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As I expressed when I appeared before the committee a number of weeks ago, assuming that the bill is approved by Parliament, the Scottish Government intends to learn from its successful delivery and operation and to consider how a framework bill on major events might work in future. Considerations on ticket touting will undoubtedly be part of that process.
Our proposals to ban touting of championship tickets have been broadly supported, including by football fans. The Association of Tartan Army Clubs wrote to the Culture, Tourism, Europe and External Affairs Committee in October to convey its firm support for such measures. Of course, it is not my intention to criminalise charity auctions of tickets, and I have committed to lodge an amendment at stage 2 to make it clear that such auctions will be permitted. However, any form of charity sale, auction or promotional giveaway of a Euro 2020 ticket should be discussed with UEFA to ensure that the ultimate holder of the ticket is not at risk of being refused entry to the stadium as a consequence of breaching UEFA’s terms and conditions of sale. The Scottish Government is working to raise awareness of the new offence so that fans will understand how it works and feel able to report touting activity to Police Scotland and enforcement officers.
Finally, it is important that we undertake further engagement to raise awareness of the other provisions in the bill, as we are doing for those on ticket touting. Prior to the bill’s introduction, the Scottish Government carried out targeted engagement with street traders and other businesses that might be affected, as it is essential that they understand what is being proposed and have an opportunity to provide their views. Since the bill was introduced, further engagement has taken place to help us to understand the views of other groups. Importantly, that has included discussions with the Association of Tartan Army Clubs, Supporters Direct Scotland and the Scottish Football Supporters Association, as we wanted to hear from football fans as widely as we could on relevant matters. Further engagement with residents around Hampden park is planned for later this month on the preparations for the event, not just the possible implications of the bill. The Scottish Government, together with Glasgow City Council and other partners, intends to continue to publicise the restrictions on advertising, street trading and ticket touting in the run-up to the championship, to raise awareness among businesses and the public.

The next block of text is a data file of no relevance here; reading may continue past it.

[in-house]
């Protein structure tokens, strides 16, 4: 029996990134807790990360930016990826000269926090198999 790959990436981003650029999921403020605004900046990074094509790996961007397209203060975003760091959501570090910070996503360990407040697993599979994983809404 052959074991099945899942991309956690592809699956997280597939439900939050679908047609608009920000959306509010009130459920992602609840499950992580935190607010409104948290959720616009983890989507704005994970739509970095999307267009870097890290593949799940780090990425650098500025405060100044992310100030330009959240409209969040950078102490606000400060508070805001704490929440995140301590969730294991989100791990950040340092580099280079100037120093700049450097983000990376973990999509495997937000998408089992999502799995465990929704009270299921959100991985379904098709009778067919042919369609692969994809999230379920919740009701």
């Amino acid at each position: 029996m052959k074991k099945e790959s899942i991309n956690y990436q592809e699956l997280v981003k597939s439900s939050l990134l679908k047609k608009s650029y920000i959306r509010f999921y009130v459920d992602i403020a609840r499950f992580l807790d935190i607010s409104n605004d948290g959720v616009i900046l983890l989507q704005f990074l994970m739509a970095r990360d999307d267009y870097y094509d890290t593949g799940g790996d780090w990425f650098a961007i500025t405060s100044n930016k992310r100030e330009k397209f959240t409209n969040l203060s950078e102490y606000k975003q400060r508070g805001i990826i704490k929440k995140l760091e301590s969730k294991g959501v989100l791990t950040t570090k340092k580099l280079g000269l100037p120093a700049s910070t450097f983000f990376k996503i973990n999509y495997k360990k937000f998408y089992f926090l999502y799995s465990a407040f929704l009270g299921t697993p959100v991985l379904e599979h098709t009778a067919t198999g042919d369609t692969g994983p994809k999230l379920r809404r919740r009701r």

I hope that members will appreciate that, despite the expedited timetable for this bill, a good deal of consideration and due care has gone into its drafting. The proposals on ticket touting have been broadly supported, and those on street trading and advertising have been welcomed in the stage 1 report on the bill. I view parliamentary scrutiny as a vital way to improve the bill and have responded positively to the majority of the committee’s recommendations on areas for possible amendment.
I look forward to engaging with members in a productive exchange of views today and, subject to parliamentary approval, taking forward improvements to the bill at stage 2. It is an exciting opportunity for Glasgow to be one of the 12 host cities for the championship, with huge benefits for the local economy, Scotland’s economy and our reputation as an excellent nation to host world-class sporting events. With regard to that opportunity, the aspiration to deliver the tournament well and the things that we need to undertake to do that, I move the motion.
That the Parliament agrees to the general principles of the UEFA European Championship (Scotland) Bill.